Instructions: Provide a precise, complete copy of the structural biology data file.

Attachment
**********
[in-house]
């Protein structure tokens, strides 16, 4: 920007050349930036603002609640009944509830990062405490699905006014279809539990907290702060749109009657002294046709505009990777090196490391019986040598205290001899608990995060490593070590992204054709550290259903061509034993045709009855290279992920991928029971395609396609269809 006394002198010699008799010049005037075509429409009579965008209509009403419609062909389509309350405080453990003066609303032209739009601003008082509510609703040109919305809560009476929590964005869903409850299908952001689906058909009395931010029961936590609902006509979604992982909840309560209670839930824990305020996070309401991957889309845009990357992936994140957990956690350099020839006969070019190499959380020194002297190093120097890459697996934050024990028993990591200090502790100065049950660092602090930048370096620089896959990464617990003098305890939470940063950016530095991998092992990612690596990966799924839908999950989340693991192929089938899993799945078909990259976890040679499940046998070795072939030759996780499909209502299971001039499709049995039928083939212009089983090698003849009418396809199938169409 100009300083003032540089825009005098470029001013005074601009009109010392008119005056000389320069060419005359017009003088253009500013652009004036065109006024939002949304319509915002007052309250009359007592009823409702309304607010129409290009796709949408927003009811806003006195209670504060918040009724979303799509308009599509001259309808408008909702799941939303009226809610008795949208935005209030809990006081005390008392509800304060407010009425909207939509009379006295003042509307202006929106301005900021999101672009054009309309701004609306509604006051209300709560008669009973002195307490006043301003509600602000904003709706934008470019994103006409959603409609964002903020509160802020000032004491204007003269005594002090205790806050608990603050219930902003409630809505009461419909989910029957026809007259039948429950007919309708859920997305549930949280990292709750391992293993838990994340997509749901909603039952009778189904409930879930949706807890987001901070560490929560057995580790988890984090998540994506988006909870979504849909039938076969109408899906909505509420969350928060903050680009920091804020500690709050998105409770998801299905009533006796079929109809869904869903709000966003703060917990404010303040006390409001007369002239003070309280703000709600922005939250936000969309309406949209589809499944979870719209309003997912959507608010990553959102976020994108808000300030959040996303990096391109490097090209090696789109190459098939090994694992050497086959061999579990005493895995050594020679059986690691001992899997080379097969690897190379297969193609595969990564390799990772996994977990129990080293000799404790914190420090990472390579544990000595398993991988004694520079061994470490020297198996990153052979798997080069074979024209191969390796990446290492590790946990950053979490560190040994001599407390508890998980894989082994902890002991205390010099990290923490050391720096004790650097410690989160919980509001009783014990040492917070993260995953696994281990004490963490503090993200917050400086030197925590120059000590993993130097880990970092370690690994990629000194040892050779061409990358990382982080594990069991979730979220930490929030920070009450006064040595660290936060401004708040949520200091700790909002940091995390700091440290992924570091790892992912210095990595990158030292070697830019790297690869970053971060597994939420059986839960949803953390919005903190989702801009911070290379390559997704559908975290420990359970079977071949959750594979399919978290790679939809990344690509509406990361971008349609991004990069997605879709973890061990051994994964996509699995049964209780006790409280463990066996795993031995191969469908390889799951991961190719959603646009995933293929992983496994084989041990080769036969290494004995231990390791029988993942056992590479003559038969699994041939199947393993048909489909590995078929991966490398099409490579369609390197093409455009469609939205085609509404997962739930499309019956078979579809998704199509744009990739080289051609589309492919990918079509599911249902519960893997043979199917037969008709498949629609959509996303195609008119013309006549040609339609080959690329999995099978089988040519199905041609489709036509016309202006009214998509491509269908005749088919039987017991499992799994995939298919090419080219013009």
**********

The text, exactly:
[in-house]
């Protein structure tokens, strides 16, 4: 920007050349930036603002609640009944509830990062405490699905006014279809539990907290702060749109009657002294046709505009990777090196490391019986040598205290001899608990995060490593070590992204054709550290259903061509034993045709009855290279992920991928029971395609396609269809 006394002198010699008799010049005037075509429409009579965008209509009403419609062909389509309350405080453990003066609303032209739009601003008082509510609703040109919305809560009476929590964005869903409850299908952001689906058909009395931010029961936590609902006509979604992982909840309560209670839930824990305020996070309401991957889309845009990357992936994140957990956690350099020839006969070019190499959380020194002297190093120097890459697996934050024990028993990591200090502790100065049950660092602090930048370096620089896959990464617990003098305890939470940063950016530095991998092992990612690596990966799924839908999950989340693991192929089938899993799945078909990259976890040679499940046998070795072939030759996780499909209502299971001039499709049995039928083939212009089983090698003849009418396809199938169409 100009300083003032540089825009005098470029001013005074601009009109010392008119005056000389320069060419005359017009003088253009500013652009004036065109006024939002949304319509915002007052309250009359007592009823409702309304607010129409290009796709949408927003009811806003006195209670504060918040009724979303799509308009599509001259309808408008909702799941939303009226809610008795949208935005209030809990006081005390008392509800304060407010009425909207939509009379006295003042509307202006929106301005900021999101672009054009309309701004609306509604006051209300709560008669009973002195307490006043301003509600602000904003709706934008470019994103006409959603409609964002903020509160802020000032004491204007003269005594002090205790806050608990603050219930902003409630809505009461419909989910029957026809007259039948429950007919309708859920997305549930949280990292709750391992293993838990994340997509749901909603039952009778189904409930879930949706807890987001901070560490929560057995580790988890984090998540994506988006909870979504849909039938076969109408899906909505509420969350928060903050680009920091804020500690709050998105409770998801299905009533006796079929109809869904869903709000966003703060917990404010303040006390409001007369002239003070309280703000709600922005939250936000969309309406949209589809499944979870719209309003997912959507608010990553959102976020994108808000300030959040996303990096391109490097090209090696789109190459098939090994694992050497086959061999579990005493895995050594020679059986690691001992899997080379097969690897190379297969193609595969990564390799990772996994977990129990080293000799404790914190420090990472390579544990000595398993991988004694520079061994470490020297198996990153052979798997080069074979024209191969390796990446290492590790946990950053979490560190040994001599407390508890998980894989082994902890002991205390010099990290923490050391720096004790650097410690989160919980509001009783014990040492917070993260995953696994281990004490963490503090993200917050400086030197925590120059000590993993130097880990970092370690690994990629000194040892050779061409990358990382982080594990069991979730979220930490929030920070009450006064040595660290936060401004708040949520200091700790909002940091995390700091440290992924570091790892992912210095990595990158030292070697830019790297690869970053971060597994939420059986839960949803953390919005903190989702801009911070290379390559997704559908975290420990359970079977071949959750594979399919978290790679939809990344690509509406990361971008349609991004990069997605879709973890061990051994994964996509699995049964209780006790409280463990066996795993031995191969469908390889799951991961190719959603646009995933293929992983496994084989041990080769036969290494004995231990390791029988993942056992590479003559038969699994041939199947393993048909489909590995078929991966490398099409490579369609390197093409455009469609939205085609509404997962739930499309019956078979579809998704199509744009990739080289051609589309492919990918079509599911249902519960893997043979199917037969008709498949629609959509996303195609008119013309006549040609339609080959690329999995099978089988040519199905041609489709036509016309202006009214998509491509269908005749088919039987017991499992799994995939298919090419080219013009």